This case also differs in significant ways from Yanowitz, where the court concluded that a claim of adverse action may be based on a continuous course of conduct. In Yanowitz, all of the allegedly wrongful acts were engaged in by the plaintiff's immediate supervisor and his supervisor, and all were taken in response to a single protected act by the plaintiff. Here, the allegedly wrongful acts were taken by many different persons, for different reasons, some of which indisputably had nothing to do with Dr. McRae's protected conduct. In Yanowitz, the several actions taken against the plaintiff created a hostile or abusive work environment for her. The court, citing Harris v. Forklift Systems, Inc. (1993) 510 U.S. 17, 21-23 [ 126 L.Ed.2d 295, 114 S.Ct. 367] found, "`When the workplace is permeated with "discriminatory intimidation, ridicule, and insult" [citation] that is "sufficiently severe or pervasive to alter the conditions of the victim's employment and create an abusive working environment" [the law] is violated.'" ( Yanowitz, supra, 36 Cal.4th at pp. 1052-1053.) Here, while Dr. McRae complained that the Department's conduct was unwarranted, she made no showing that the events leading up to and including the letter of instruction and the investigation forced her to work in an abusive working environment or that her supervisors sought to humiliate or demean her.
Dr. Andreasen's memoranda to his files and the letter of instruction, in and of themselves, do not rise to the level of an adverse employment action. None had any effect on the terms and conditions of Dr. McRae's employment except to require Dr. McRae to remain at her post. While the memoranda and letter of instruction properly may be considered in deciding whether the Department engaged in a course of conduct that altered the terms or conditions of employment, there is no merit to Dr. McRae's contention that they are themselves adverse actions because they might later be cited as part of the reason for an employment decision. (Contrast Akers, supra, 95 Cal.App.4th at pp. 1456-1457, where the court found that a performance evaluation and counseling memorandum amounted to an adverse action because they had the effect of making the plaintiff "unpromotable.") There is no evidence that the Department would, or was likely to, deny employment benefits or privileges to an employee who had received a letter of instruction. Finally, neither the memoranda nor the letter, or both, created a hostile work environment. All were private. There is no evidence that Dr. McRae was aware of the memoranda to Dr. Andreasen's files. There is no evidence that Dr. Andreasen delivered the letter of instruction in an abusive or demeaning manner. Similarly, the investigation itself, irrespective of the reasons for its initiation or its outcome, made no material change in the terms or conditions of Dr. McRae's employment. The confrontation with the nurses, although unquestionably very unpleasant, was a single instance of offensive conduct that cannot properly be viewed as materially affecting the terms and conditions or privileges of employment ( Yanowitz, supra, 36 Cal.4th at p. 1054) even if the confrontation was in some manner tied to Dr. McRae's protected activity.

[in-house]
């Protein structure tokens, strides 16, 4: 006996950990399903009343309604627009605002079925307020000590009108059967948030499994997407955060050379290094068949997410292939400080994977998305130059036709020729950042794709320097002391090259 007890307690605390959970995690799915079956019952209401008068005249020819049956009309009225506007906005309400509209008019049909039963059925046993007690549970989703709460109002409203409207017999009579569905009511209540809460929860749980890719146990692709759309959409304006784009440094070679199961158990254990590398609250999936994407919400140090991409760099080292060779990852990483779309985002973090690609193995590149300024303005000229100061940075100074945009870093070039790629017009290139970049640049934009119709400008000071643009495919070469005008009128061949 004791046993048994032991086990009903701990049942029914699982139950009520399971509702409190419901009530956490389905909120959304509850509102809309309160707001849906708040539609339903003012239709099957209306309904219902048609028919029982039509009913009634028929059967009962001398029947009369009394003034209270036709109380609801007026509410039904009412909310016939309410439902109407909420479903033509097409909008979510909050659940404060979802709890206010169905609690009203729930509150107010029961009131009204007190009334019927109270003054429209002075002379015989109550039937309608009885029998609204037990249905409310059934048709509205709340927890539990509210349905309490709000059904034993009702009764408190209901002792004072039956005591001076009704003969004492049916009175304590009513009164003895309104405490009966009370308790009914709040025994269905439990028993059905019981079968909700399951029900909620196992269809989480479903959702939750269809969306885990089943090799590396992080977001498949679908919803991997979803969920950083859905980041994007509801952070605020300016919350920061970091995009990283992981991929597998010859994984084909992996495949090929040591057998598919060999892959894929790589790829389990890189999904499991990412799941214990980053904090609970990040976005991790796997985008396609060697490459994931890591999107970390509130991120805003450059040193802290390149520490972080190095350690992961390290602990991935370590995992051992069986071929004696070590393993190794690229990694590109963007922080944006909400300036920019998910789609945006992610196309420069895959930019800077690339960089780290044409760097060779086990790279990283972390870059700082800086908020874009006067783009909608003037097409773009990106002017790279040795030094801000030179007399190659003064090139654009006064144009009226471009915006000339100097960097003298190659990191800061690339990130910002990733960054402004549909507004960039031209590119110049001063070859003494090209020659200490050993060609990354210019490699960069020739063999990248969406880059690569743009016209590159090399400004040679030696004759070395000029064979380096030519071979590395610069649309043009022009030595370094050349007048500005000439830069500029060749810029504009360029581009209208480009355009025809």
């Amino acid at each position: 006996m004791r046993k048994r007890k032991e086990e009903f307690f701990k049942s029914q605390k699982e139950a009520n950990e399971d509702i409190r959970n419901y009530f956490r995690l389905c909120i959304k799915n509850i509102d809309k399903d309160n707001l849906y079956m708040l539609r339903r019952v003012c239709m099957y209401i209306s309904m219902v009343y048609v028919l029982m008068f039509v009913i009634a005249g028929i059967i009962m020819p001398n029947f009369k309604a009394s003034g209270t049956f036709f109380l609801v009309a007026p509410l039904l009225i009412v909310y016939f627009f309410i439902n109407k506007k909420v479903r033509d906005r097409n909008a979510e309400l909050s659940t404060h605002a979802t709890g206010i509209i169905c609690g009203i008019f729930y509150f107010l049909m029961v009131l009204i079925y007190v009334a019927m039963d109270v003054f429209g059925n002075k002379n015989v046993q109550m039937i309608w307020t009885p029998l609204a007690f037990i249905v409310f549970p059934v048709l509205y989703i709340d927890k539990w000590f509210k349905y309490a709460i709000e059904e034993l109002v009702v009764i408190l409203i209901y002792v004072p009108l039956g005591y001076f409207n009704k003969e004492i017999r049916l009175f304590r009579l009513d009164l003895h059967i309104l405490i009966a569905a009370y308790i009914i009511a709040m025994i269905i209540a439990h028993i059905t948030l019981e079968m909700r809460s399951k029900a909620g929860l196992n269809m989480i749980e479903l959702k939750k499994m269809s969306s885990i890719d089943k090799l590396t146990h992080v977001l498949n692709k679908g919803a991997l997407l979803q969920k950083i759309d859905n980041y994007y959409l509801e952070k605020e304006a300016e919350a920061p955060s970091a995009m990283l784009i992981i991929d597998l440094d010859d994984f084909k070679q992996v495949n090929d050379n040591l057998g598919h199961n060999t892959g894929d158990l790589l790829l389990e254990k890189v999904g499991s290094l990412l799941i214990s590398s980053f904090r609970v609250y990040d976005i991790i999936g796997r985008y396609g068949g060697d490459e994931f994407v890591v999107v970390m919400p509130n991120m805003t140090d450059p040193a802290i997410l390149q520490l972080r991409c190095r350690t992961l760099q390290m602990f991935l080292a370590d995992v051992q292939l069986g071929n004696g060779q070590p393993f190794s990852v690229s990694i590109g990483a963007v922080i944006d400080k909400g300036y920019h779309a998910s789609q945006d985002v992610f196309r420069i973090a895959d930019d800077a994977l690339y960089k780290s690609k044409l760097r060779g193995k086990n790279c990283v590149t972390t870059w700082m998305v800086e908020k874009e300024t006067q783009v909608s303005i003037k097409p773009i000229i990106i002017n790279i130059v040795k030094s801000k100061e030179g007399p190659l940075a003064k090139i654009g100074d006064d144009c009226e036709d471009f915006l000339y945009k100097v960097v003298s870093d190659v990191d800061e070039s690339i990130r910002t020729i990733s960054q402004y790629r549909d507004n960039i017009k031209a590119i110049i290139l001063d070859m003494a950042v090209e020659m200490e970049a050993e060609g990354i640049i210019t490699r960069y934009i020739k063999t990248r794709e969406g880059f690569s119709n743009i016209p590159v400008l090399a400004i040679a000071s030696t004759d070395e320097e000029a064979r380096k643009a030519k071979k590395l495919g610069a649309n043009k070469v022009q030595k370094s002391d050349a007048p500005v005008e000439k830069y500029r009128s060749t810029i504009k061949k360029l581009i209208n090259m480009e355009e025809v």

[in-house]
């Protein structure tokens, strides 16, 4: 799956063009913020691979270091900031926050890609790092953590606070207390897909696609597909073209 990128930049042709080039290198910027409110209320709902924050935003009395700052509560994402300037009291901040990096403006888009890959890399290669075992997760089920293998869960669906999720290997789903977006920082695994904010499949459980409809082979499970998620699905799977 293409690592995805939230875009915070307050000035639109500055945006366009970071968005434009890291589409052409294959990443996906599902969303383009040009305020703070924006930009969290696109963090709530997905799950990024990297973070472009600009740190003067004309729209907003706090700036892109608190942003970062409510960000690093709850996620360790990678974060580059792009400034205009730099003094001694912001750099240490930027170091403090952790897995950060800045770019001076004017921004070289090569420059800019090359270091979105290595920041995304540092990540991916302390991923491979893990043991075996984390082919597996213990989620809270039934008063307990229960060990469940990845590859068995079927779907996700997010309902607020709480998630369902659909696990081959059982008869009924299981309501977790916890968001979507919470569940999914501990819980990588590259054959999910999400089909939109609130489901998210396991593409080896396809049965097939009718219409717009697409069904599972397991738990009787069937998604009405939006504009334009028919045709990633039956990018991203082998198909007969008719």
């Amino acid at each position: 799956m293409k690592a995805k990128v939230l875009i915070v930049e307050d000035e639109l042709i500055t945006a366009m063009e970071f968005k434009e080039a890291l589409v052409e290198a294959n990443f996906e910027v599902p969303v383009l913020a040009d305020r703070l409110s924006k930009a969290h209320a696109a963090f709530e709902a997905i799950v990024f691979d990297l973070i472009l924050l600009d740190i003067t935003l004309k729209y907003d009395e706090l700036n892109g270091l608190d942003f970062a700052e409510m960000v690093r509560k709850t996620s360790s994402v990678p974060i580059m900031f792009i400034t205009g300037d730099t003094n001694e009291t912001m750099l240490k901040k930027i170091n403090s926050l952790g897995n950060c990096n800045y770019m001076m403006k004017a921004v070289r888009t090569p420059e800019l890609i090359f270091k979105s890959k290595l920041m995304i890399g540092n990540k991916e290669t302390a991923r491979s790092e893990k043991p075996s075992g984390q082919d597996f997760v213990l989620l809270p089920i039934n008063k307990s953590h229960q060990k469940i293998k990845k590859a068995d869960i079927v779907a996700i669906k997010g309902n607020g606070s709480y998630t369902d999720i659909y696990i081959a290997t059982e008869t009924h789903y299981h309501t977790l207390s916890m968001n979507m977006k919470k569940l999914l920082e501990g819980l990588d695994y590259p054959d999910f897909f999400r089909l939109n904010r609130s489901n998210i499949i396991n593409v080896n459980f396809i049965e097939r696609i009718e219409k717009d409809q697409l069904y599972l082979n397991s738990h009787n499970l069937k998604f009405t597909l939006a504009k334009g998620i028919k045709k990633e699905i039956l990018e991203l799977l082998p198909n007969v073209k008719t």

The 30-day suspension certainly would have been a material change in the terms and conditions of Dr. McRae's employment, but Dr. McRae was not suspended for 30 days, or at all. Instead, she was transferred to Solano Prison. Dr. McRae, without record citation, asserts that the unimplemented decision to suspend was placed in her permanent files, suggesting that it would be used against her in the future. She did not show that the unimplemented decision was a career ender or that it would provide a basis for denying her some future employment opportunity. To the contrary, the fact that the Department chose to transfer her rather than discipline her suggests that it decided that a better approach was to transfer Dr. McRae away from CMF and allow her the opportunity to thrive in another institution. Under the circumstances here, the investigation and decision were not themselves actionable, but were intermediate steps that led to the transfer.
A transfer can be an adverse employment action when it results in substantial and tangible harm. A transfer is not an adverse employment action when it is into a comparable position that does not result in substantial and tangible harm. ( Akers, supra, 95 Cal.App.4th at p. 1457; and see Patten v. Grant Joint Union High School Dist. (2005) 134 Cal.App.4th 1378, 1389-1390 [ 37 Cal.Rptr.3d 113].) A transfer is not an adverse action simply because the plaintiff finds it to be "personally humiliating." ( Flaherty v. Gas Research Institute (7th Cir.1994) 31 F.3d 451, 457, cited in Yanowitz, supra, 36 Cal.4th at p. 1054, fn. 13.) The District of Columbia Circuit, in Brown v. Brody (D.C. Cir.1999) 339 U.S. App.D.C. 233 [ 199 F.3d 446], after surveying the relevant case law, stated a formulation that reflects our own view: "[A] plaintiff who is made to undertake or who is denied a lateral transfer — that is, one in which she suffers no diminution in pay or benefits — does not suffer an actionable injury unless there are some other materially adverse consequences . . . such that a reasonable trier of fact could conclude that the plaintiff has suffered objectively tangible harm. Mere idiosyncrasies of personal preference are not sufficient to state an injury." ( Id. at p. 457.)